Accounting for a solicitor’s firm isn’t as straightforward as most would think. Although you’ll have to carry out the general accounting processes such as payroll and corporate accounting, things can get a bit more complicated when you have to consider things like fee advances or client retainers.
The best way to overcome a challenge is by understanding it. This article will explain the top accounting problems for solicitors.
Client trust fund accounting
Before carrying out work for a client, it’s more than likely you’ll take a deposit, or a retainer fee, from them for your services. Your firm will keep these in a trust account.
Storing any money should always be done carefully, so having a separate account for retainers is essential.
If you put all of your clients’ retainer fees in one account, it may cause you to lose track of each person’s payment. Meanwhile, if you keep them in one of your firm’s accounts, you risk accidentally using their retainer to pay for your business expenditures.
You can avoid this by using specialist accounting software made for trusts to help you track and manage retainers in the account.
Logging billable time
In order to keep your records accurate and reflective of the work your firm does, you need to understand the best practices for logging billable time with clients.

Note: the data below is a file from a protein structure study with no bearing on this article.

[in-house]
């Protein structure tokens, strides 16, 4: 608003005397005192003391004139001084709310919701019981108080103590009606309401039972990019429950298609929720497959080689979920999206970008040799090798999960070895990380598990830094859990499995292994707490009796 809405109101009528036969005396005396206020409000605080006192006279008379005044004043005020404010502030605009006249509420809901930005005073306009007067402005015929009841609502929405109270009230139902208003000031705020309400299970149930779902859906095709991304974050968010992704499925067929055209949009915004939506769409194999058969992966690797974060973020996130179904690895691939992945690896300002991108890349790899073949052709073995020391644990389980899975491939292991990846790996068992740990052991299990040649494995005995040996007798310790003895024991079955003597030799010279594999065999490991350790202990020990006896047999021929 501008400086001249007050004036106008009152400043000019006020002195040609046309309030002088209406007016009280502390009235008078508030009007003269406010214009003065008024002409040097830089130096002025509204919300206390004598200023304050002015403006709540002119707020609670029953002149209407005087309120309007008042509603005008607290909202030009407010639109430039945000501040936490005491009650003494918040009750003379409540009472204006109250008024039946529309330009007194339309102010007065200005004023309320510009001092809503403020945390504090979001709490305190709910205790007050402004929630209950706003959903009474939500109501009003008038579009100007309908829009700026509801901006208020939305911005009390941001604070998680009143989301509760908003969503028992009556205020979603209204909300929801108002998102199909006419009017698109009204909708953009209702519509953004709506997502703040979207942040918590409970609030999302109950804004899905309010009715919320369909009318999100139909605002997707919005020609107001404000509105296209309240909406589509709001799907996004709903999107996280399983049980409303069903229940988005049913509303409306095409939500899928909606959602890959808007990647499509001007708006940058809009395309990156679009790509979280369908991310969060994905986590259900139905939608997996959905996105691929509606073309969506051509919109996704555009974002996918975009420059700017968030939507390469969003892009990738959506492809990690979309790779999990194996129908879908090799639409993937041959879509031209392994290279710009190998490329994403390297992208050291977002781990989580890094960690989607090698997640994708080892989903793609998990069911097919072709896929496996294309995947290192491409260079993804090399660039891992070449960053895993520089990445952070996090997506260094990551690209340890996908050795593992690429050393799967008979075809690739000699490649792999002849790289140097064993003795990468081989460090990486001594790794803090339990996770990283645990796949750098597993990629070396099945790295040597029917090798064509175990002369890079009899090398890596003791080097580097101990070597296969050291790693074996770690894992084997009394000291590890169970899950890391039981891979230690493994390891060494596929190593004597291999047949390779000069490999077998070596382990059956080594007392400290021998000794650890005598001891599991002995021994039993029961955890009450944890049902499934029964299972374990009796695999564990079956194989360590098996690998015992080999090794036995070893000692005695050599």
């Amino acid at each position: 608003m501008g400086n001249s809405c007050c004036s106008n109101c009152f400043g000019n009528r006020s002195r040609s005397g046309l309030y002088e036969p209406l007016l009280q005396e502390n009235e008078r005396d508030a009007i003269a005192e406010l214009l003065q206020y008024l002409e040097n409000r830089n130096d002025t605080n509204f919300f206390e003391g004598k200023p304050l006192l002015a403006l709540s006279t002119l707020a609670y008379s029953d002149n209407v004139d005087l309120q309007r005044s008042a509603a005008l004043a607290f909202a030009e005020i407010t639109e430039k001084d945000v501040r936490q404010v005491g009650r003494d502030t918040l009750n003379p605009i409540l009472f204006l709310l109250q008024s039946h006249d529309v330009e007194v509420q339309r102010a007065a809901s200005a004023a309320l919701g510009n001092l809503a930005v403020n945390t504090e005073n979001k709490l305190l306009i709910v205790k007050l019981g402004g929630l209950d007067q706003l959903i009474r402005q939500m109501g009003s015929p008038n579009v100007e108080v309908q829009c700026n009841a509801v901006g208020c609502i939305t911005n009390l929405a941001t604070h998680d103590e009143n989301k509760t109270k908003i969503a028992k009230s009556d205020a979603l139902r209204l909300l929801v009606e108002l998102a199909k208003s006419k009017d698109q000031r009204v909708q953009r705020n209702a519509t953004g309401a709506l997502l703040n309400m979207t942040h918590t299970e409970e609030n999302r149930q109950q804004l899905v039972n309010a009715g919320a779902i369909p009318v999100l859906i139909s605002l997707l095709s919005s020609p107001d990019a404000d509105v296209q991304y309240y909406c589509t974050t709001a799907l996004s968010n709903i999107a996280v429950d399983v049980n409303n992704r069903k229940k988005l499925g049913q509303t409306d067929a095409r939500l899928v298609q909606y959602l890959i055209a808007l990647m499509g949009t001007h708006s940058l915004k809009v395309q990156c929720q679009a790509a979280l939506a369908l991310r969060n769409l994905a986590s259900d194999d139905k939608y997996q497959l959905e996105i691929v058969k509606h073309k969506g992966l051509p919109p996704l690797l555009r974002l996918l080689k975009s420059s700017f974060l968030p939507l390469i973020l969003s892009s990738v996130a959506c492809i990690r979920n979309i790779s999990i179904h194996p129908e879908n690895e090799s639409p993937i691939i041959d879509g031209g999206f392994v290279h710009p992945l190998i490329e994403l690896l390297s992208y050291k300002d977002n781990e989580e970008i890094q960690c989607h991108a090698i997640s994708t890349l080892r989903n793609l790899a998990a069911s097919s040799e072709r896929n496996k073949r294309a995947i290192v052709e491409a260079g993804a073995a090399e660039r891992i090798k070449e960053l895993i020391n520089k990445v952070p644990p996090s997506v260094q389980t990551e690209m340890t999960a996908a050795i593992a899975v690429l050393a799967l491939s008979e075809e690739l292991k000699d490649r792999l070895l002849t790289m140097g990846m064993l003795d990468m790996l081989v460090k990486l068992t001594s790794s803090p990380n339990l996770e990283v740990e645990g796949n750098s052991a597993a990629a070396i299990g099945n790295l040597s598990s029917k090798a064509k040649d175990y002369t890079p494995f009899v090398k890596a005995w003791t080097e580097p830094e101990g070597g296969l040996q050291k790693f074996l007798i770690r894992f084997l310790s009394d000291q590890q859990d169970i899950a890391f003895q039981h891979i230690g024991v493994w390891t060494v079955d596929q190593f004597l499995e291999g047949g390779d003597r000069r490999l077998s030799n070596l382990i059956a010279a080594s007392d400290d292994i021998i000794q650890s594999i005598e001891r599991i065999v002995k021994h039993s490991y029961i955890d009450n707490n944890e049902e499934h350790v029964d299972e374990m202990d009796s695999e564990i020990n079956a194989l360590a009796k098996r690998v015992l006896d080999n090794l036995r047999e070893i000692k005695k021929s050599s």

The best way to keep track of your time and expenses is to invoice clients using cloud accounting software. By doing this, your invoices will integrate into your billing system and provide you with real-time updates on your work and payments.
Also, by integrating your billing with your accounts, you’re less likely to make any mistakes from inputting the information twice. Your books will be more accurate as a result, and you won’t end up underpaying or overpaying HMRC when the time comes for you to prepare your tax returns.
How to account for case costs
Case costs can vary wildly depending on the length and density of the case. This is why it can be a challenge when a client wants to pay in advance of their case being active.
If you do receive an advance payment, this must be handled in a way that complies with the Solicitors Regulation Authority (SRA) rules. Any firm which accepts an advance payment from a client will legally have to store it in a separate account, away from the money of the firm itself.
Once the case is complete, you’ll have to send a final bill to your client. After the payment is settled, the money can then be deposited in the firm’s account. You won’t be able to include that money in your profit or loss while the case is still in progress.
If you were to class this money as usable income, it would disrupt your cashflow and create difficulties when reporting your finances in your records or tax return.
We can help
Working as a solicitor, you’ll go up against your fair share of challenges, but you can mitigate your accounting issues by getting in touch with us. Coveney Nicholls specialises in accounting for solicitors, so we know what solutions to bring to the table.
Contact us today to find out more about our specialist services.